Federal court rules cities can’t punish homeless for sleeping on the street

A homeless couple gather their belongings in San Francisco, Tuesday, March 1, 2016. Crews in San Francisco on Tuesday began sweeping out a homeless camp under the city’s Central Freeway that was declared a health hazard and for months has been a source of irritation for neighbors and nearby businesses. (AP Photo/Ben Margot)

“The only way to solve this problem expeditiously is to violate the U.S. Constitution.” – Chip Franklin, KGO810 Host

California officials will have an additional component to consider when it comes to formulating a strategy to address the exploding homeless crisis following a ruling by the Ninth U.S. Circuit Court of Appeals in San Francisco Tuesday that deemed it unconstitutional for cities to penalize people sleeping on a public street or sidewalk when shelters are not available.  

The court agreed in a 3-0 decision criminalizing conduct that is “an unavoidable consequence of being homeless” violates the ban on cruel and unusual punishment under the Eighth Amendment. The resolution will become a binding precedent for nine Western states unless it is successfully appealed, according to the San Francisco Chronicle, and has reinstated lawsuits challenging ordinances in Boise, Idaho that make it illegal to use any sidewalk or public property as a “camping place.”

KRON 4 reports the ruling could bring forth legal action against the city of San Francisco as well, where it is currently a misdemeanor to sit or lie down on a public sidewalk, or on a mattress or other object on the sidewalk, between 7:00 a.m. and 11:00 p.m.

Host Chip Franklin agrees with the verdict on paper; however, when he looks around at his surroundings he sees the other side of the coin. He revealed just this week he witnessed three homeless people sleeping in a San Francisco park meant for children complete with a needle on the ground in the area.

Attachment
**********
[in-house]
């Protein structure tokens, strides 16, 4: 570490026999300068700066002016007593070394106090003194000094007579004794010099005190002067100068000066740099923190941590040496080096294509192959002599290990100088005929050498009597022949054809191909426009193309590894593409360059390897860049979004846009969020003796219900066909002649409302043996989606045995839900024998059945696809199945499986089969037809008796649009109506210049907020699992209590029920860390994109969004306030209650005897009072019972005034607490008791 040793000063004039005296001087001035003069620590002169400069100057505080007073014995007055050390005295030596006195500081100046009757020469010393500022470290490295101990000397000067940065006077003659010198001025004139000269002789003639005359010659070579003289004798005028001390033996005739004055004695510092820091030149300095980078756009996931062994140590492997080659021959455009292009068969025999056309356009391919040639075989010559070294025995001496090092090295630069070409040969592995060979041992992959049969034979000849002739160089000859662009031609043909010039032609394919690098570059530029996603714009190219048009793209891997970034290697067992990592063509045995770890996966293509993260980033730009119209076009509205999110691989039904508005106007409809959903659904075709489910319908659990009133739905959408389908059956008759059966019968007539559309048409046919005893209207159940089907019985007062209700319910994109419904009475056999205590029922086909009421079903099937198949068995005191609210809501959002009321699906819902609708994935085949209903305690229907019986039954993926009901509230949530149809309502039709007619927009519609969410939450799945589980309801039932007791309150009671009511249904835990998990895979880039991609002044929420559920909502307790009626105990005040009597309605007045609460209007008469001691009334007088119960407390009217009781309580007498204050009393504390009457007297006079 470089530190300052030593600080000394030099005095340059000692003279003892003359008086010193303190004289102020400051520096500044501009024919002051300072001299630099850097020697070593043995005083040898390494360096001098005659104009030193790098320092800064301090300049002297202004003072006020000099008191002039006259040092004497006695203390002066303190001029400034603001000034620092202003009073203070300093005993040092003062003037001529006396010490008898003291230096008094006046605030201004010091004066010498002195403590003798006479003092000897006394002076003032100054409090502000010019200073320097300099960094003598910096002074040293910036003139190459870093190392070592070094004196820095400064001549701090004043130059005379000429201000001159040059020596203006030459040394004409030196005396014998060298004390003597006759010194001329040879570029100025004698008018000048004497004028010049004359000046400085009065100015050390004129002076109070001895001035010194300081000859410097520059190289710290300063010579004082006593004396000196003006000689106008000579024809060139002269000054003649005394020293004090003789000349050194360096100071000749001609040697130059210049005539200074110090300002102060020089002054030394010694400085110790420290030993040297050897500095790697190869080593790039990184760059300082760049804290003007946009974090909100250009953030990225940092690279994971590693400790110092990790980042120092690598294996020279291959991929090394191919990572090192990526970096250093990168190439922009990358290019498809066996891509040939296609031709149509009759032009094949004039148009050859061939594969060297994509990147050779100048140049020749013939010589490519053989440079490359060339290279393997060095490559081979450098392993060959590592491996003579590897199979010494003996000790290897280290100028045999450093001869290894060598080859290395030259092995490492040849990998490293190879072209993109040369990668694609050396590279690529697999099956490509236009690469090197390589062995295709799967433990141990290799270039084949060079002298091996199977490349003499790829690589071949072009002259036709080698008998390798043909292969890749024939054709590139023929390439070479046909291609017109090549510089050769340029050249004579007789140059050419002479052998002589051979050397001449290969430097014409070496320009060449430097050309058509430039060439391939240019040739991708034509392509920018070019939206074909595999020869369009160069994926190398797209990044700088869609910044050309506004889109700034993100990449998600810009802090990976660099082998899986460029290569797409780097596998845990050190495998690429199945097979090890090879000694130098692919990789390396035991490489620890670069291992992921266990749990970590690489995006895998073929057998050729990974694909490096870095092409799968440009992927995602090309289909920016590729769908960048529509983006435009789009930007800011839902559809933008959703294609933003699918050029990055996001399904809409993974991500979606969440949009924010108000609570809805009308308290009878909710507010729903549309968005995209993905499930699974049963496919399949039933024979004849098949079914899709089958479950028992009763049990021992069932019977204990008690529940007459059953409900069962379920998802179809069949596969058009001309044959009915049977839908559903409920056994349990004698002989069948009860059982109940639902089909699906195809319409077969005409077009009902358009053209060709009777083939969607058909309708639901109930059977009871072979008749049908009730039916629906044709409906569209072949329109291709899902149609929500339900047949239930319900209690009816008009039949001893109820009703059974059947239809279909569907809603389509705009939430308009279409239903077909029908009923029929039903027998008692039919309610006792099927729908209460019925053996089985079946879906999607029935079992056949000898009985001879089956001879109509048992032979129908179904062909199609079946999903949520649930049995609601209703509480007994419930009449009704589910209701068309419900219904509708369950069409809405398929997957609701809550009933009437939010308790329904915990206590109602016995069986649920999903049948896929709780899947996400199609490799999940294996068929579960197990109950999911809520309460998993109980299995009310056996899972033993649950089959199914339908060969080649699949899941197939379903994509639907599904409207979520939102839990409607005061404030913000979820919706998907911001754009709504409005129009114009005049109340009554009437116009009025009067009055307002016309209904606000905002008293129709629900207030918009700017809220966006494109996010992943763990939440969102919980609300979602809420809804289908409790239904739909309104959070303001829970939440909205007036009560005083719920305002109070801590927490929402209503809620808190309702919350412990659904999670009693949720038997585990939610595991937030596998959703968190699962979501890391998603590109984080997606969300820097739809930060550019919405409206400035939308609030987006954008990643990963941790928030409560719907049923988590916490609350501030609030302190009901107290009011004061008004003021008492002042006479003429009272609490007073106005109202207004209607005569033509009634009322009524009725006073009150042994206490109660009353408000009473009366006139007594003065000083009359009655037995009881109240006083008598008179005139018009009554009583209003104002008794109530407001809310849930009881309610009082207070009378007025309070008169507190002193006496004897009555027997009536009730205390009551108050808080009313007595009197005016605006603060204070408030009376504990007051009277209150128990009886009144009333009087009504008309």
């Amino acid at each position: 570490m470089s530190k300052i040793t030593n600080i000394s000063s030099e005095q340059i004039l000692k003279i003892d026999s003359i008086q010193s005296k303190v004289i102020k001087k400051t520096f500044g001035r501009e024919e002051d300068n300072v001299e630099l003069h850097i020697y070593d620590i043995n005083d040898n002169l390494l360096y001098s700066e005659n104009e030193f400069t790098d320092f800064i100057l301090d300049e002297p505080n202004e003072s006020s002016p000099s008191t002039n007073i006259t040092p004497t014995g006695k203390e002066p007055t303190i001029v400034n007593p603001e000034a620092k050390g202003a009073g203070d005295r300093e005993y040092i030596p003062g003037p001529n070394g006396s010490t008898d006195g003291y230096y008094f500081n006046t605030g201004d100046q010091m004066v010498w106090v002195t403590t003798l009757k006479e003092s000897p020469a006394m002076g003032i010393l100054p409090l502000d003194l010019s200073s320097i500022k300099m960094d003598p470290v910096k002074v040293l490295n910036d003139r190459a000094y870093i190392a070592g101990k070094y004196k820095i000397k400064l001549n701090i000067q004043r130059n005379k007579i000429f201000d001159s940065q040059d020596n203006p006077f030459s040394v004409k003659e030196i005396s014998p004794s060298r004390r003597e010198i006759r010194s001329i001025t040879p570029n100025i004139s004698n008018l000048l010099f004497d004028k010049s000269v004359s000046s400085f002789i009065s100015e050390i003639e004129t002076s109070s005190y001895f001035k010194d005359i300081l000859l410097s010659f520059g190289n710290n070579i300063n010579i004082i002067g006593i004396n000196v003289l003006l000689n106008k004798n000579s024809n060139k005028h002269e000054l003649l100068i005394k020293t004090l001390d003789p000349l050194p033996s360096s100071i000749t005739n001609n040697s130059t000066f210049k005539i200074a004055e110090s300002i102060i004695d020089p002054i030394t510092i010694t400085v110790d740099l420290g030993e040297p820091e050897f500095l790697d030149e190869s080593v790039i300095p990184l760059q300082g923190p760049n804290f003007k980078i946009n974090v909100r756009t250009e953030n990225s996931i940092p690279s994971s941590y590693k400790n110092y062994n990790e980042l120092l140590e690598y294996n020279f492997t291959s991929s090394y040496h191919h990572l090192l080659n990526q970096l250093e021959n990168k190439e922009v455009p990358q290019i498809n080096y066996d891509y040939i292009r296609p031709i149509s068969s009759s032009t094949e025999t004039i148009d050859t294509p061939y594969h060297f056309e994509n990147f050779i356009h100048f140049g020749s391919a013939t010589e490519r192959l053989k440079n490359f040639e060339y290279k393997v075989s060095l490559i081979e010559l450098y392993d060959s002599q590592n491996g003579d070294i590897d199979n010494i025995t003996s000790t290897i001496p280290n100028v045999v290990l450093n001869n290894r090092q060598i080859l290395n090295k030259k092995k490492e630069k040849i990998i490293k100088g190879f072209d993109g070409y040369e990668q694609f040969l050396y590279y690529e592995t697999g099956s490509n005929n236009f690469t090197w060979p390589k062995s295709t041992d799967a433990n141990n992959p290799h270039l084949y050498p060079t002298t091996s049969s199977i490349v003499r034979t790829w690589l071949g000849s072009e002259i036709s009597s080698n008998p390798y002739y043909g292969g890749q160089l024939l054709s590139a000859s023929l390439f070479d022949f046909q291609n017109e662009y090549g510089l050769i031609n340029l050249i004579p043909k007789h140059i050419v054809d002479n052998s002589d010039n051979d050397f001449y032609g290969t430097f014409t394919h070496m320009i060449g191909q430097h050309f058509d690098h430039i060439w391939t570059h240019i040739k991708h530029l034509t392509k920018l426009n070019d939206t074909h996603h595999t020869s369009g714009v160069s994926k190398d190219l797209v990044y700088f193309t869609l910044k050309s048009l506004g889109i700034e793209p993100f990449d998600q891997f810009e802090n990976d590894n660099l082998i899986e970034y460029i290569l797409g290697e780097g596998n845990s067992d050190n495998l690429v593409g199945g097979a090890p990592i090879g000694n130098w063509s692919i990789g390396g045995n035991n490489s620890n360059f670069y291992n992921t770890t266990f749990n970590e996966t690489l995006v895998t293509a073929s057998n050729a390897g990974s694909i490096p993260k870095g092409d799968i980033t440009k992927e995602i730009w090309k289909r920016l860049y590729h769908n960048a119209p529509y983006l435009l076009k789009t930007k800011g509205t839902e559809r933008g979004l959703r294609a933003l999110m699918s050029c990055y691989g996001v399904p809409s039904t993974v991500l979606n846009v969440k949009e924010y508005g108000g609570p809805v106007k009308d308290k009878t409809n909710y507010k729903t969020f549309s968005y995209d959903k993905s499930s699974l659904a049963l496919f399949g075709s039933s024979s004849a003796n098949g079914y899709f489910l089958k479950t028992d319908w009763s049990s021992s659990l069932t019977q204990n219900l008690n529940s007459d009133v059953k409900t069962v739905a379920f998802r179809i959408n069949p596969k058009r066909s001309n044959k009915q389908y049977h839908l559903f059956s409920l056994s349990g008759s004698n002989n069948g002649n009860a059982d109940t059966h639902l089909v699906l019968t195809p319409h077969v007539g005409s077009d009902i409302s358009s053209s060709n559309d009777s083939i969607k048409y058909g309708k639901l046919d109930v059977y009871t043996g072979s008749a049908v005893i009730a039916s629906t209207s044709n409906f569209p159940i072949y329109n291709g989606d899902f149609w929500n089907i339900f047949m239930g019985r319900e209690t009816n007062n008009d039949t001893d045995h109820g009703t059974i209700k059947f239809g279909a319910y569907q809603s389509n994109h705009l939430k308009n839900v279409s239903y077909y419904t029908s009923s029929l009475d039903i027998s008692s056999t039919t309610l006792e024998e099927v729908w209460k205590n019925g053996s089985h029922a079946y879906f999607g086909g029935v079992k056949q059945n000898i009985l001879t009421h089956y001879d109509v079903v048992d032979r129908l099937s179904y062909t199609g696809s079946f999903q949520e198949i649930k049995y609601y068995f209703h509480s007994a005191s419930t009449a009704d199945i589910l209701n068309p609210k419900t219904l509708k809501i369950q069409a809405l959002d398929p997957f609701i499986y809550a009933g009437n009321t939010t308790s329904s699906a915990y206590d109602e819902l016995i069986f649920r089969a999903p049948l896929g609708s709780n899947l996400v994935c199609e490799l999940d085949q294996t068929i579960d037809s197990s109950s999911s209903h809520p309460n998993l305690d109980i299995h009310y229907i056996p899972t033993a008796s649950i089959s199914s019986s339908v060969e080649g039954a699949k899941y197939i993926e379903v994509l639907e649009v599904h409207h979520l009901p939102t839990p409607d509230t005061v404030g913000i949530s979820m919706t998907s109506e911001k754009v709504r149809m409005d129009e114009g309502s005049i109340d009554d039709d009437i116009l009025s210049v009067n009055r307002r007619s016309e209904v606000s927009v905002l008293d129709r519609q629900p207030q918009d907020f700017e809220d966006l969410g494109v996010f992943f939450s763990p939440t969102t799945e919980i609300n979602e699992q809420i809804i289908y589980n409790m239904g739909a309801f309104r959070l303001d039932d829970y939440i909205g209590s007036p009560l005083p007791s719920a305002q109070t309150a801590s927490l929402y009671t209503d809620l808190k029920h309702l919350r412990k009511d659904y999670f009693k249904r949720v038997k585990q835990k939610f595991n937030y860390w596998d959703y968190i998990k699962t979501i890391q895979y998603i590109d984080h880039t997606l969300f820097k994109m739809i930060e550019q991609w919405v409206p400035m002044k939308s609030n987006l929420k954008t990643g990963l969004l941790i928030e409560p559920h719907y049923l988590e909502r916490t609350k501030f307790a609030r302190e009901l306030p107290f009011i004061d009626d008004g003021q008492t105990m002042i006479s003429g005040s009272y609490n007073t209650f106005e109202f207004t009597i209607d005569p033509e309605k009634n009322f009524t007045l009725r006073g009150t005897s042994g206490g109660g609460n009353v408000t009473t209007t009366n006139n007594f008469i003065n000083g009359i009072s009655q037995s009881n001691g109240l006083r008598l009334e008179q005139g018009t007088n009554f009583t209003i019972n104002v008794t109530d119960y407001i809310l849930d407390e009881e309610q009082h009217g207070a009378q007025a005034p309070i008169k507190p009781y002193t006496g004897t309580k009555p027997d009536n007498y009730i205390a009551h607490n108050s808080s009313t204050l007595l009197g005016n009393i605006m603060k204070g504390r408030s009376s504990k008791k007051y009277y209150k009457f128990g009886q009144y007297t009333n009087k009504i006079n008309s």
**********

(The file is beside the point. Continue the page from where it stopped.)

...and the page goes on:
“The only way to solve this problem expeditiously is to violate the U.S. Constitution,” he told his co-host Nikki Medoro, later on settling on there being “no answer” at all, saying “We could put a million dollars behind it and help maybe 10 people.”

Medoro looked at the situation through a more positive lens. She is hopeful some out-of-the box thinking will eventually unearth a fix, although she admitted it’s unclear just what that would be with so many moving parts to take into account — particularly mental illness.

In the podcast below, she and Franklin discuss the biggest challenges that they see when it comes to getting to the bottom of the homeless issue and imagine what they would do if they themselves were put into circumstances that led them with no other option than living on the streets.


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